Temperature Gradient Studies

In contrast to the skin surface thermography techniques used by some chiropractors and other providers, a newer invasive test called a temperature gradient study involves an intravenous catheter. The catheter is threaded into the coronary arteries to directly measure temperature differences on the inner artery walls. Researchers believe this information may be related to the presence of unstable coronary artery plaques and could be useful in diagnosing vulnerable patients.

 

Several coronary temperature mapping catheters are currently being developed and studied. These thermography methods may be used in the future to detect vulnerable plaques, potentially to determine patient's prognosis, and to study the plaque-stabilizing effects of different medications.

 

Practice Guidelines and Position Statements

The American Medical Association (AMA)

In view of the lack of sufficient proof of effectiveness, it is the policy of the AMA that the use of thermography for diagnostic purposes cannot be recommended at this time. It should be noted that research protocols using thermography are continuing and data derived from these studies will require careful evaluation.

 

American College of Radiology (ACR)

ACR Appropriateness Criteria Breast Cancer Screening (2012)

There is insufficient evidence to support the use of other imaging modalities such as thermography, breast specific gamma imaging (BSGI), positron emission mammography (PEM), or optical imaging for breast cancer screening.

 

The ACR statement on imaging for myelopathy concluded that there is no high quality evidence to support the use of thermography in the evaluation of myelopathy (2015).

 

American College of Obstetritians and Gynecologists (ACOG)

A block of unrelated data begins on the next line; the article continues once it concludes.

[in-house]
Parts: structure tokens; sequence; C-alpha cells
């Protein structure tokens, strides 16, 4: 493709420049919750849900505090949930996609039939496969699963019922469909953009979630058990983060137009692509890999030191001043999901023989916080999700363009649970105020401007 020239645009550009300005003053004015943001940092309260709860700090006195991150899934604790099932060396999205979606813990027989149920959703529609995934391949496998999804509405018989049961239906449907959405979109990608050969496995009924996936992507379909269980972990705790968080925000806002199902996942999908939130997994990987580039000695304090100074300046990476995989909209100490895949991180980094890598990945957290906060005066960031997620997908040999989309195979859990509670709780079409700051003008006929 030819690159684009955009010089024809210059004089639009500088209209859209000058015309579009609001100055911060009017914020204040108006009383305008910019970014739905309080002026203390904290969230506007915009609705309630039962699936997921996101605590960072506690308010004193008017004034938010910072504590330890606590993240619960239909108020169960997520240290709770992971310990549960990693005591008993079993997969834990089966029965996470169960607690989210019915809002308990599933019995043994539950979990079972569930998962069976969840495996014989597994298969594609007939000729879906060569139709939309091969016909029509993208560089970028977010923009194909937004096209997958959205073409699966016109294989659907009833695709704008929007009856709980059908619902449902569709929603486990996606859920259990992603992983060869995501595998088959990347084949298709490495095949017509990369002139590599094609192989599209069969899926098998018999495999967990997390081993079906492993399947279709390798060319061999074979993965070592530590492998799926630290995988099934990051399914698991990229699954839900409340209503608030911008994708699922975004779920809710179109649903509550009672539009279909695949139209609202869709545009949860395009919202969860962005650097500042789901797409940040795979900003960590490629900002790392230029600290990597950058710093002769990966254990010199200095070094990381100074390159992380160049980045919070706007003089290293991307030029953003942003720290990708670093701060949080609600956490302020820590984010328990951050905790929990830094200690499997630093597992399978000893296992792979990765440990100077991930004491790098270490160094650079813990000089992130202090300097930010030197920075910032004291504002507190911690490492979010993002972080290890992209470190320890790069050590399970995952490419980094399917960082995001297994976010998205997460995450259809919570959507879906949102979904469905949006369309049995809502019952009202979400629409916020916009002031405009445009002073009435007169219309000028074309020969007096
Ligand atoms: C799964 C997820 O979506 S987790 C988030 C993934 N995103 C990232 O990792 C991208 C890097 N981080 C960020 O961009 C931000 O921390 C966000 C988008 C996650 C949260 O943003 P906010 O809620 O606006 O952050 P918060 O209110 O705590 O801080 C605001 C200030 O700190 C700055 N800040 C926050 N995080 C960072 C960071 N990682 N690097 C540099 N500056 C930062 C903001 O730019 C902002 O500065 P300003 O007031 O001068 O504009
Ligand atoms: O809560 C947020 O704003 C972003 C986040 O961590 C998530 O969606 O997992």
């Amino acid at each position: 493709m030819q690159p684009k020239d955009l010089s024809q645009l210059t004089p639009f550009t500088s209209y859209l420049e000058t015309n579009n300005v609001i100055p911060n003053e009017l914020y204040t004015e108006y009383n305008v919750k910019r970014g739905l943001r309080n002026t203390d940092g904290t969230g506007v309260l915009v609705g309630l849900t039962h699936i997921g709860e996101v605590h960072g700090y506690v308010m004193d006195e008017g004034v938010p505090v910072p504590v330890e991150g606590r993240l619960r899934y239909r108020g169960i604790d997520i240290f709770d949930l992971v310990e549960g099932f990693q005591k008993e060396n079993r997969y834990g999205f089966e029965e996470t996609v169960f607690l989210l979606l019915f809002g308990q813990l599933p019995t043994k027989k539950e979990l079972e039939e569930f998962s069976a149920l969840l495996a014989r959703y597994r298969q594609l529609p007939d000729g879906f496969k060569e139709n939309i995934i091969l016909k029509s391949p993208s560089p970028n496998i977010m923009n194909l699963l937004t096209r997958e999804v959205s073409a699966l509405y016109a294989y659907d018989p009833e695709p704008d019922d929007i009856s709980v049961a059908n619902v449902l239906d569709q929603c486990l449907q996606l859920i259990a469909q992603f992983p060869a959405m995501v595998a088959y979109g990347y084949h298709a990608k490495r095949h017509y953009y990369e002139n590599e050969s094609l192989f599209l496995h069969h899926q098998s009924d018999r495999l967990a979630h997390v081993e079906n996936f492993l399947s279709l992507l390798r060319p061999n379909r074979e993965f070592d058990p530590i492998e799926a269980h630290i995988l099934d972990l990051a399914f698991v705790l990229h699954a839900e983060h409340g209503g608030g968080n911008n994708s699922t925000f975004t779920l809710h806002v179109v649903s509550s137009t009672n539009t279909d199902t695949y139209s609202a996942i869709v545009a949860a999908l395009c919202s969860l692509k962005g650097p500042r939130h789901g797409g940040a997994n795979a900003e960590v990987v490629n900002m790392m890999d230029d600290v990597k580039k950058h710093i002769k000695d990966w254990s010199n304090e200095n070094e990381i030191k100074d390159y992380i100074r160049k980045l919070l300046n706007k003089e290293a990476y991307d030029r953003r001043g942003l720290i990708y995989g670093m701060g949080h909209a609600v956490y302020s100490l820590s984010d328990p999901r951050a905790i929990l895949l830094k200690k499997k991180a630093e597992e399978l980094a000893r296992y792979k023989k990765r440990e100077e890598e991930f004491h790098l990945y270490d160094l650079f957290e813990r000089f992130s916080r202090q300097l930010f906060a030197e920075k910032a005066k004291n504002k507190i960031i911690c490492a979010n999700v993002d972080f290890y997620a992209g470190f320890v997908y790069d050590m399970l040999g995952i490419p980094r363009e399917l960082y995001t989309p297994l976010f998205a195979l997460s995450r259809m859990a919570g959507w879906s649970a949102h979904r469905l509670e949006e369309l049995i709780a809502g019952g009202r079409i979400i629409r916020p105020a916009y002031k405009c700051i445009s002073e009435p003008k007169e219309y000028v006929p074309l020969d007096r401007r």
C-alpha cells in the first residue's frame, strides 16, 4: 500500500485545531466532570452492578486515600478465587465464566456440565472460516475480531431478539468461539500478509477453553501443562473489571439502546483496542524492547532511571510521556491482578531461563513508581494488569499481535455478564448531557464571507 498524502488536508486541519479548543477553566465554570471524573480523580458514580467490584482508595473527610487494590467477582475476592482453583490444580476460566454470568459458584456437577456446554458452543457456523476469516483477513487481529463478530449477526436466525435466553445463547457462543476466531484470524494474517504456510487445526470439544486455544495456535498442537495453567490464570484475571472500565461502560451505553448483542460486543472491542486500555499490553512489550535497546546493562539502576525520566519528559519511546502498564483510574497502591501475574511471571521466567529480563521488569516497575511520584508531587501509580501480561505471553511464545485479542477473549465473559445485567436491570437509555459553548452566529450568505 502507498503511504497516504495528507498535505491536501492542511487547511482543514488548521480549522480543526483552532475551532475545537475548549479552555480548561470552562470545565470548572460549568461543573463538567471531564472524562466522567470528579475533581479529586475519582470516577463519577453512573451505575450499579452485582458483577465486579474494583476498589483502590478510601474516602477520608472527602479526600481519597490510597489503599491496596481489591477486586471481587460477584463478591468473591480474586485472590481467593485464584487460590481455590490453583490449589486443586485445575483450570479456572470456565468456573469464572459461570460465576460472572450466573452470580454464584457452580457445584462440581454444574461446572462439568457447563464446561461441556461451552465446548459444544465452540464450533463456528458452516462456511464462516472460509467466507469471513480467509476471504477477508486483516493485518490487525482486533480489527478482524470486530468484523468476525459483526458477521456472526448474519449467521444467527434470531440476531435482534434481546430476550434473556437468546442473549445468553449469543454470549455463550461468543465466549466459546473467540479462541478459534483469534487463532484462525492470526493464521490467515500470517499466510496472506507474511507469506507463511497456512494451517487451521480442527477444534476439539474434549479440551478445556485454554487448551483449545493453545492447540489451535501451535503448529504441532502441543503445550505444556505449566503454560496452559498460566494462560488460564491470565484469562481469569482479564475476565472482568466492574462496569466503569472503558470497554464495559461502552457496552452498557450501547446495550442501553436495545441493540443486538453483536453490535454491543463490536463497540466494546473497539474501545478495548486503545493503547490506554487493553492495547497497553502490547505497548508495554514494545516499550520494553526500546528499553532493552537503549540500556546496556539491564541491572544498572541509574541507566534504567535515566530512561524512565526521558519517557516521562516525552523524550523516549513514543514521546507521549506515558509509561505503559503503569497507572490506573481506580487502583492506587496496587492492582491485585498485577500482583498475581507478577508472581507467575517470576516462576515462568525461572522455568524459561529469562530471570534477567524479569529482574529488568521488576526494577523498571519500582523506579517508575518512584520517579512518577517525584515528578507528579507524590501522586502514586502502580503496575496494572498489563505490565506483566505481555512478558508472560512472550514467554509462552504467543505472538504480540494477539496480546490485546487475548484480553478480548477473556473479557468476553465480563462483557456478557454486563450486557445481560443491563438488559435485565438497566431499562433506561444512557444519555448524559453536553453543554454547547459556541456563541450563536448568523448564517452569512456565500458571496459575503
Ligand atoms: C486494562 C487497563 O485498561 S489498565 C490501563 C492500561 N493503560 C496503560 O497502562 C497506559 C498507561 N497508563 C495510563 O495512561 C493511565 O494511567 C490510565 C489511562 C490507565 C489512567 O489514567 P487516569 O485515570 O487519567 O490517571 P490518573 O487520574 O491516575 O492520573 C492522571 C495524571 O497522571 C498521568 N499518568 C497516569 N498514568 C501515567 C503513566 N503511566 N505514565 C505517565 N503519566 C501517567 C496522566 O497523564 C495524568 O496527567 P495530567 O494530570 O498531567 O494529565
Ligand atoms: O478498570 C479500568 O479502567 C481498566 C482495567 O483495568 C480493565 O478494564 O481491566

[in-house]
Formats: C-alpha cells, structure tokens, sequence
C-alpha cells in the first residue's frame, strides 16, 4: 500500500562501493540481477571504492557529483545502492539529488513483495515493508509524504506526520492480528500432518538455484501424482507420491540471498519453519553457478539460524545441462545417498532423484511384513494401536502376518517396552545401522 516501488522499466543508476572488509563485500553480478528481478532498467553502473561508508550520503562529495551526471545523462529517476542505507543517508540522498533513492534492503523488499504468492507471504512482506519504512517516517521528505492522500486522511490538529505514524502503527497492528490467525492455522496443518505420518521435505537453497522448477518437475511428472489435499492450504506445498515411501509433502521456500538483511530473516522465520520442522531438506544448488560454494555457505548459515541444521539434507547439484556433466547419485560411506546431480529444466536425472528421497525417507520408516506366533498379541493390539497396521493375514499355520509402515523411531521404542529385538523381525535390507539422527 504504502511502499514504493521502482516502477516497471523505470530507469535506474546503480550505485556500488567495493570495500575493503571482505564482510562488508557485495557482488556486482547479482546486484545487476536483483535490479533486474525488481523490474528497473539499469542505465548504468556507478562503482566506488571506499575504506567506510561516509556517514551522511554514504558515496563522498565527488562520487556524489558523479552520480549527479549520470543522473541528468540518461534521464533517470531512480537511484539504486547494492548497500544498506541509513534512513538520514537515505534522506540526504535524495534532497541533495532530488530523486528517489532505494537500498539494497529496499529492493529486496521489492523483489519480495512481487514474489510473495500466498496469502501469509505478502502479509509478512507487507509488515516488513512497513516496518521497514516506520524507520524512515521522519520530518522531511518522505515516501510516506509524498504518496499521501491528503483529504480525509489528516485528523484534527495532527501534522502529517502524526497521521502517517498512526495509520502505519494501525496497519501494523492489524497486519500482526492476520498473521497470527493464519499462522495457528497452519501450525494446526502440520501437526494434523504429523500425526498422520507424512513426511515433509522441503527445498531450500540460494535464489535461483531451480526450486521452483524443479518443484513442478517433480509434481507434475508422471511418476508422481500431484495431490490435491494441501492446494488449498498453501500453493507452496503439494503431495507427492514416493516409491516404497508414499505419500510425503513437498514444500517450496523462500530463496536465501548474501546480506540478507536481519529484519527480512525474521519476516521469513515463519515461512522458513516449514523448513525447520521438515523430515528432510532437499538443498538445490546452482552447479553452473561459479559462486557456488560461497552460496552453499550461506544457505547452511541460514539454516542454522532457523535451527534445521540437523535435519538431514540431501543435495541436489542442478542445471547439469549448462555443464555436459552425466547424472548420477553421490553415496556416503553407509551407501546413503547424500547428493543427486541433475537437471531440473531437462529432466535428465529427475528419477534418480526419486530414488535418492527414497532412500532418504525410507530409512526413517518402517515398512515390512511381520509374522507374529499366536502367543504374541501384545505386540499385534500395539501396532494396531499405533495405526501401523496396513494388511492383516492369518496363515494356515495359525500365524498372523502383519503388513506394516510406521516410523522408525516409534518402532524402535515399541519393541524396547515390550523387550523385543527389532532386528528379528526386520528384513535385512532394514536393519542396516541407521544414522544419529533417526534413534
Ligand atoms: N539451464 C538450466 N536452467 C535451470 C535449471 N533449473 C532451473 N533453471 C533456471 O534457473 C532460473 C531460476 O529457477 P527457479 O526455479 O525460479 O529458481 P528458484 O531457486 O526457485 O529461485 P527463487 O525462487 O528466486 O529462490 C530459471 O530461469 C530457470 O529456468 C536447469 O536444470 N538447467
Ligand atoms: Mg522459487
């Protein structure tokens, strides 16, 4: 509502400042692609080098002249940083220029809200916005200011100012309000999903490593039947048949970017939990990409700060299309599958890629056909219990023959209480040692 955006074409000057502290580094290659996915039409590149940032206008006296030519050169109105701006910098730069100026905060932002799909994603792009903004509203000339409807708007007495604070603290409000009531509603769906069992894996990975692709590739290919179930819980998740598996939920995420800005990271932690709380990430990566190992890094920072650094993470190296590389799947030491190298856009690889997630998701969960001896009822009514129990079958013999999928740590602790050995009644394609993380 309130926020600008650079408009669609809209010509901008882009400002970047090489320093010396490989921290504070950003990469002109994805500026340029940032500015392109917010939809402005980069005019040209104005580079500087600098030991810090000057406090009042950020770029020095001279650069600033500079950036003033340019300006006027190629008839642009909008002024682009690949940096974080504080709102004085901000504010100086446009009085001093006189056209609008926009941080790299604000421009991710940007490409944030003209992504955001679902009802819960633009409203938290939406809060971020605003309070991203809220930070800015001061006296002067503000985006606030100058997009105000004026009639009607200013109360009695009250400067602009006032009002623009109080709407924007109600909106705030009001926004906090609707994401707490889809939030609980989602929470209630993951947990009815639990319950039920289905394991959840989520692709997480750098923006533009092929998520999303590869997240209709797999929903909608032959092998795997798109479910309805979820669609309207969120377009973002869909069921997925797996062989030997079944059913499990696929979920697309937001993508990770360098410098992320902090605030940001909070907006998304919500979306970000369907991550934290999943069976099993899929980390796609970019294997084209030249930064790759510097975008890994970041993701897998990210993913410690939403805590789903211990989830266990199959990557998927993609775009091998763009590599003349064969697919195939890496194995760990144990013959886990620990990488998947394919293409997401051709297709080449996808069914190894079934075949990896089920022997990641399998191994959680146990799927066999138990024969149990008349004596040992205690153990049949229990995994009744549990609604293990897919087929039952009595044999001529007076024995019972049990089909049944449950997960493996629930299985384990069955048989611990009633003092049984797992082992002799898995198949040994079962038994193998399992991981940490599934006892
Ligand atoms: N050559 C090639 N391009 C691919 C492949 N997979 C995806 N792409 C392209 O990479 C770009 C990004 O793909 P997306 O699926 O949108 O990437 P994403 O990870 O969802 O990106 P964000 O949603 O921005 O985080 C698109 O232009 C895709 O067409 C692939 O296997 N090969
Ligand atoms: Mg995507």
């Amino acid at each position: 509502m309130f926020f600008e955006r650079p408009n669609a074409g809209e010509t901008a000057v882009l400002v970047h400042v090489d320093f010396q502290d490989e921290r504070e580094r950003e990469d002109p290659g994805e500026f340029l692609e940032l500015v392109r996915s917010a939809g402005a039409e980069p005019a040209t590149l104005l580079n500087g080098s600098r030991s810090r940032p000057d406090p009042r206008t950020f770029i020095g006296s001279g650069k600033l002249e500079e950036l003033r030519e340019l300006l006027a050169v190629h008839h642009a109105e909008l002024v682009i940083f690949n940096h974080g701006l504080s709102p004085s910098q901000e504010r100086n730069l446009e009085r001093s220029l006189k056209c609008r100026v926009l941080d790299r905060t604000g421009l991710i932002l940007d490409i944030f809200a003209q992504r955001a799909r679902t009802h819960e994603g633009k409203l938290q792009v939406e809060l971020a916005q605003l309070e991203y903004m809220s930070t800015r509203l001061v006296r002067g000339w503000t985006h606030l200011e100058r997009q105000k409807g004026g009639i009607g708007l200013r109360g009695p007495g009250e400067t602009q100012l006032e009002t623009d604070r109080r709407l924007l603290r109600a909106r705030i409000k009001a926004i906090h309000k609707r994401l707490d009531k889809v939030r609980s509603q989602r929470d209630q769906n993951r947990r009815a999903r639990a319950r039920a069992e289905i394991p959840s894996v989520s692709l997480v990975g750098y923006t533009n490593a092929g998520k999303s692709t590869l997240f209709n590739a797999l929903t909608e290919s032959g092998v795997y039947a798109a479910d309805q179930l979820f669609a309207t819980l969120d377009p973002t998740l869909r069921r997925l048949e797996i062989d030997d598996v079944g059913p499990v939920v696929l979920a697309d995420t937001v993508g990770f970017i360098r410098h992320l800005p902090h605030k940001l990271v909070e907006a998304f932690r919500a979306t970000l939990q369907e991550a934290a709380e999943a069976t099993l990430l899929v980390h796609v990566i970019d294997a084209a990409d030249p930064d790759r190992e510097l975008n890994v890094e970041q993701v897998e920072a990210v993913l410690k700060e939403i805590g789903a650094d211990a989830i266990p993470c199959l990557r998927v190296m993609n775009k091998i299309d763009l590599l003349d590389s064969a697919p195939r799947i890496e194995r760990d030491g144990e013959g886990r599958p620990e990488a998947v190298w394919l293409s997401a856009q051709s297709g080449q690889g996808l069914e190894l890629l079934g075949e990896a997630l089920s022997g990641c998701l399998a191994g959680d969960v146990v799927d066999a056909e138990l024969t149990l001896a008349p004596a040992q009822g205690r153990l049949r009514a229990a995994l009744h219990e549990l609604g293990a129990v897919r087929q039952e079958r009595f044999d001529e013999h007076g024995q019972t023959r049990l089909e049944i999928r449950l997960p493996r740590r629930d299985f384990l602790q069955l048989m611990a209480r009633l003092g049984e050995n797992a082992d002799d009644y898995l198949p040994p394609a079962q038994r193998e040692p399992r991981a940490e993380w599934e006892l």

ACOG’s Committee on Gynecologic Practice finds that current published evidence does not demonstrate meaningful outcome benefits with alternative screening modalities (e.g., breast tomosynthesis or thermography) in women with dense breasts who do not have additional risk factors. Evidence is lacking to advocate for additional testing until there are clinically validated data that indicate improved screening outcomes (Reaffirmed 2019).

 

The Society of Breast Imaging (SBI)

Position Statement: The Society of Breast Imaging does not currently support the use of thermography/infrared imaging of the breast as either a screening tool in the detection of breast cancer or as an adjunctive diagnostic tool. Breast thermography was approved by the FDA in 1982 only as an adjunct to mammography. A detailed background and review of the scientific data follows below. In summary, there are currently no studies supporting the use of thermography alone or thermography as an adjunct to mammography that show clear benefits of the technique. It is also unclear how the abnormal areas detected by thermography were aspirated or biopsied. No method was described to accurately transpose the thermographic location of the lesion to the mammogram and then to the actual location in the breast. Until there are more encouraging data available, the SBI cannot support the use of thermography/infrared imaging of the breast.

 

The Reflex Sympathetic Dystrophy Syndrome Association (RSD) and the International Research Foundation for RSD and Complex Regional Pain Syndrome (CRPS)

The Reflex Sympathetic Dystrophy Syndrome Association (RSD) and the International Research Foundation for RSD and Complex Regional Pain Syndrome (CRPS), issued guidelines for the treatment of RSD and CRPS. Each of these guidelines indicates thermography may be used to assist in the diagnosis of RSD/CRPS. However, neither guideline has supporting evidence for its conclusion.

 

European Society of Breast Imaging et al.

A 2017 position paper by the European Society of Breast Imaging and 30 national breast radiology bodies on screening for breast cancer stated, “screening with thermography or other optical tools as alternatives to mammography is discouraged.”

 

American Cancer Society